CITY OF WASHINGTON | CONTRIBUTED PIER PRESSURE: Not everyone is happy with plans to build the “Peoples Pier” as part of Washington’s waterfront. This plan shows the pier with a T platform.
CITY OF WASHINGTON | CONTRIBUTED
PIER PRESSURE: Not everyone is happy with plans to build the “Peoples Pier” as part of Washington’s waterfront. This plan shows the pier with a T platform.

Archived Story

City seeks grant for pier

Published 5:12pm Tuesday, January 14, 2014

Washington is seeking a grant to help pay for a pier at the foot of South Market Street that would extend about 70 feet into the Pamlico River.

That proposal met with opposition during the City Council’s meeting Monday, but the council voted 4-1 for the city to pursue a state grant of $120,000. The city would contribute $30 in cash and in-kind services and/or materials as part of the overall project. The pier project has an estimated cost of $150,000, according the John Rodman, the city’s cultural and community services director.

Council members Bobby Roberson, Richard Brooks, William Pitt and Larry Beeman voted to seek the grant funding. Councilman Doug Mercer voted against seeking the funding. The vote does not commit the city to building the pier.

Several people, during a public hearing on the matter, voiced opposition to the pier. Howard Tanner believes the pier is not appropriate for the waterfront, which, he said, attracted him to the area.

“My personal opinion is we’re just about to put 10 pounds in five-pound bag, as far as the waterfront is concerned. There’s not any waterfront left compared to what it was five years ago, 10 years ago — especially since 1975,” he said.

Tanner also voiced concern about the proposed pier intruding into the navigable channel in the river. Tanner also worries that large crowds that might gather on the pier, if it is built, would face dangers. He also has concerns about the pier being damaged by hurricanes and/or debris in the river generated by major storms.

Karen Tripp said she is “gravely disappointed” in the effort to build the pier, saying she does not believe it is needed or would accomplish want some pier supporters believe it can accomplish — bringing more people into downtown businesses.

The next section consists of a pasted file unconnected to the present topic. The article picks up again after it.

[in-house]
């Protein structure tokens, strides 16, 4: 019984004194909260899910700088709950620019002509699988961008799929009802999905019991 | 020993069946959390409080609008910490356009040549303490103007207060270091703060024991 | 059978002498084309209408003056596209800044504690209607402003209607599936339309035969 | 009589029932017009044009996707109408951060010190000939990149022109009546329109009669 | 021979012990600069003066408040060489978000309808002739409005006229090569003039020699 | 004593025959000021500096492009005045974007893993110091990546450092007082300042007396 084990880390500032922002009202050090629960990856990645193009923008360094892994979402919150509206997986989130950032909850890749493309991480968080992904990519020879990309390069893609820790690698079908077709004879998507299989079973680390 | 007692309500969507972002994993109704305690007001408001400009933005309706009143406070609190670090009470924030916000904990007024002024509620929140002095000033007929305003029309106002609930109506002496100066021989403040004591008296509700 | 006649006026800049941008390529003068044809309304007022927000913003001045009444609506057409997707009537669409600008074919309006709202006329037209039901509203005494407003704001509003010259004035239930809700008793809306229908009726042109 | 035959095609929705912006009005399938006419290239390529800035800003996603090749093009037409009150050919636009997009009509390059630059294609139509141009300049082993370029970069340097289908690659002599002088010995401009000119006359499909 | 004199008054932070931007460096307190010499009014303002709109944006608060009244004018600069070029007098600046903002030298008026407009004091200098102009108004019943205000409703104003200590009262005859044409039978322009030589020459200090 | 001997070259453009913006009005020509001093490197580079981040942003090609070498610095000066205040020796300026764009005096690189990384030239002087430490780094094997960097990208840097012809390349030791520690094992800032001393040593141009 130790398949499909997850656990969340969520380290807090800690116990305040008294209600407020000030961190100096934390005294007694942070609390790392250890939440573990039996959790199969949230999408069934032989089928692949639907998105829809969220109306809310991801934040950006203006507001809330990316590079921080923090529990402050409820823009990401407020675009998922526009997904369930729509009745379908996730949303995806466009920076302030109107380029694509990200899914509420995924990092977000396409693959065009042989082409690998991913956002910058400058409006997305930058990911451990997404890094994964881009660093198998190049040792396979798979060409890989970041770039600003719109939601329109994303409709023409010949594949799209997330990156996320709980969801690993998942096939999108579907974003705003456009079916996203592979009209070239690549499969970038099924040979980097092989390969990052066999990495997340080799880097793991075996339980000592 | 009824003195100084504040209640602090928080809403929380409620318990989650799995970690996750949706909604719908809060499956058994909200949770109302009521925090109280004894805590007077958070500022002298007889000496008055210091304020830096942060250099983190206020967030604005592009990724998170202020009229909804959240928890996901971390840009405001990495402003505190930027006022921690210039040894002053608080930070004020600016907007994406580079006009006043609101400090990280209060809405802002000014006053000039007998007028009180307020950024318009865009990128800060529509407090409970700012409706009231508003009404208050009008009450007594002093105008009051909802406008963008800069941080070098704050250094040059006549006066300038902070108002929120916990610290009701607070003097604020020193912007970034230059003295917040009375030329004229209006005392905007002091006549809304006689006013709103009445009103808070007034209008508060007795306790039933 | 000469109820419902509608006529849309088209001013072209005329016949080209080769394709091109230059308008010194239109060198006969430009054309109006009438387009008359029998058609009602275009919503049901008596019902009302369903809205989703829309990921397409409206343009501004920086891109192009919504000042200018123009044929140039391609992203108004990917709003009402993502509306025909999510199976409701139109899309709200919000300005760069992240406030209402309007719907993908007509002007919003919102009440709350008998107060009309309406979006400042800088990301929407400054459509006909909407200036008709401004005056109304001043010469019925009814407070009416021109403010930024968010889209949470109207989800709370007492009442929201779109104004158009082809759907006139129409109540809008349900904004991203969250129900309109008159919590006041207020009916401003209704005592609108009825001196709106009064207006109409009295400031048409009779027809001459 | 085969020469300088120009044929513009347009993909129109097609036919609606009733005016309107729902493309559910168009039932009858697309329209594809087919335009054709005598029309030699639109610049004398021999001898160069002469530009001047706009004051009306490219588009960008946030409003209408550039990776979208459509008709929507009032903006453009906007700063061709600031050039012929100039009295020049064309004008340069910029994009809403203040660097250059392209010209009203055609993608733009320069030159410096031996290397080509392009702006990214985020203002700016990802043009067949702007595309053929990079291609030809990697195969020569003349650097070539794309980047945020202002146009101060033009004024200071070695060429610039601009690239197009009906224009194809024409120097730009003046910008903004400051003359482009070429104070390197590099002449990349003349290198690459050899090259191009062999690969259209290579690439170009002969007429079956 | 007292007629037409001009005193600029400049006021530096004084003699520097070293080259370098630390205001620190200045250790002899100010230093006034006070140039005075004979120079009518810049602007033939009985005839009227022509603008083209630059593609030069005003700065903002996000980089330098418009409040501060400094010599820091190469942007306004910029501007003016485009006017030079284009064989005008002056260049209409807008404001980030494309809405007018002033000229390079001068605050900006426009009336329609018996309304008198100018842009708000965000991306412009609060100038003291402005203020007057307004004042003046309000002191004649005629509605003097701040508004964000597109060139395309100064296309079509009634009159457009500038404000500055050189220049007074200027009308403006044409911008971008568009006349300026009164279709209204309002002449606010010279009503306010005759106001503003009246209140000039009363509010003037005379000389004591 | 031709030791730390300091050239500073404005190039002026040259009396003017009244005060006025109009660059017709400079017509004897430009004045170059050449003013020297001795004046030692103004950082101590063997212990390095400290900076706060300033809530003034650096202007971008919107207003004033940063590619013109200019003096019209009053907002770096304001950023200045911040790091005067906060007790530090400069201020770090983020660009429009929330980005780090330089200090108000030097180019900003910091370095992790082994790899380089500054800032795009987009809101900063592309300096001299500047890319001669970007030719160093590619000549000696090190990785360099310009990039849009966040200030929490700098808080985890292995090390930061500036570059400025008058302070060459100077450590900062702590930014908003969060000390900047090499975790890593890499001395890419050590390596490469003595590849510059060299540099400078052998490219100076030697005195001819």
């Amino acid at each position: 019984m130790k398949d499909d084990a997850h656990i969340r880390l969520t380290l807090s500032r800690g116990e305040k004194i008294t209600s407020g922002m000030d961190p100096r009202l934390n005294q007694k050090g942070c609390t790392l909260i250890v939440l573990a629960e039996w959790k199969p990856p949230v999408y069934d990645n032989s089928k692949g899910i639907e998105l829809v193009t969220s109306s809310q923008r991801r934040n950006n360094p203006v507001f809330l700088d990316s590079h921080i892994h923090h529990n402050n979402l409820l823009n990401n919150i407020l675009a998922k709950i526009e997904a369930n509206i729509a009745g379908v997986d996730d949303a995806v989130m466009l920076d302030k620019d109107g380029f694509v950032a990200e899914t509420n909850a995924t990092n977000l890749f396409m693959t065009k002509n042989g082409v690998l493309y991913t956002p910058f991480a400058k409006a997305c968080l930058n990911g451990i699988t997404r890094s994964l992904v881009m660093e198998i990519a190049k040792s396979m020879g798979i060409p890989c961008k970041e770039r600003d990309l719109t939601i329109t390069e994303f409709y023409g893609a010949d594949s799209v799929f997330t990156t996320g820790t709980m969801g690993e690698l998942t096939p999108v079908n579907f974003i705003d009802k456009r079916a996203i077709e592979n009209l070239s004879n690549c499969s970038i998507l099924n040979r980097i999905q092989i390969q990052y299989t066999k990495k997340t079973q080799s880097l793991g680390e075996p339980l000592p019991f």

“I think it’s just more stuff. I don’t think we need stuff on that beautiful waterfront, and I don’t think people need to walk out on the water,” Tripp said. “They have those lovely rides from the Estuarium. They can go out on one of those boats and go out on the water and everything. There are opportunities.”

Tripp said the presence of the pier would not make any change in downtown’s business activities.

Rebecca Clark, one of the owners of the Little Shoppes of Washington in the city’s downtown area, supports the pier.

“I feel like this pier is a critical part of the economic development for Washington. … I can tell you that 75 percent of my business comes from out of town. That means that everything that we have downtown to encourage someone to come to Little Washington helps my business. That helps me not to be one of those 17 empty buildings that he’s (Tanner) talking about,” Clark said.

Clark said the pier would not detract from the waterfront but enhance it.

“The pier would be a wonderful addition to the waterfront. It will give visitors another reason (to come to Washington). It will look beautiful. People like to be on the water, and not everybody can get in a boat. … It’s just one other way for people to enjoy our beautiful waterfront,” Clark said.

Chris Furlough, president of the Washington Harbor District Alliance, said the pier would not intruded into the navigable channel. He said the pier would enhance visitors’ experiences with the city’s waterfront.

“This was part of the reinvestment strategy (adopted by the city) back in 2009,” Furlough said.

That strategy has brought about Festival Park, public restrooms at Festival Park and the dockmaster’s station (with public restrooms) at the west end of Stewart Parkway, Furlough said. The strategy also calls for a “Peoples Pier” as part of the waterfront experience, he noted.

“The goal here is not to inhibit our waterfront, but our goal here is to provide access to our beautiful resource, which is the river,” Furlough said.

Mercer, who said he is not necessarily opposed to building the pier, voiced “severe reservations” about the process from which the preliminary plans for the pier were developed. He said he received a telephone call from someone asking him about plans proposed pier. Mercer said he was unaware of those plans.

Mercer also questioned if it would not be better to use the grant money being sought for the pier for other “lingering” projects such as the proposed walkway to connect the boat ramps at Havens Gardens to the park area at Havens Gardens. The walkway would traverse under the bridge over Runyon Creek.

 

 

Proposed pier details

 

• Extends 60 to 70 feet from Harding Square.

• Gazebo-like or cabana-style structure in middle of T platform.

• Shelter would be about 20 feet by 20 feet. Shelter would match structures at Festival Park.

• The platform is designed to be 42 feet by 35 feet.

• Walkway is approximately 8 feet wide.

• Pier railings match railings on Stewart Parkway promenade.

 

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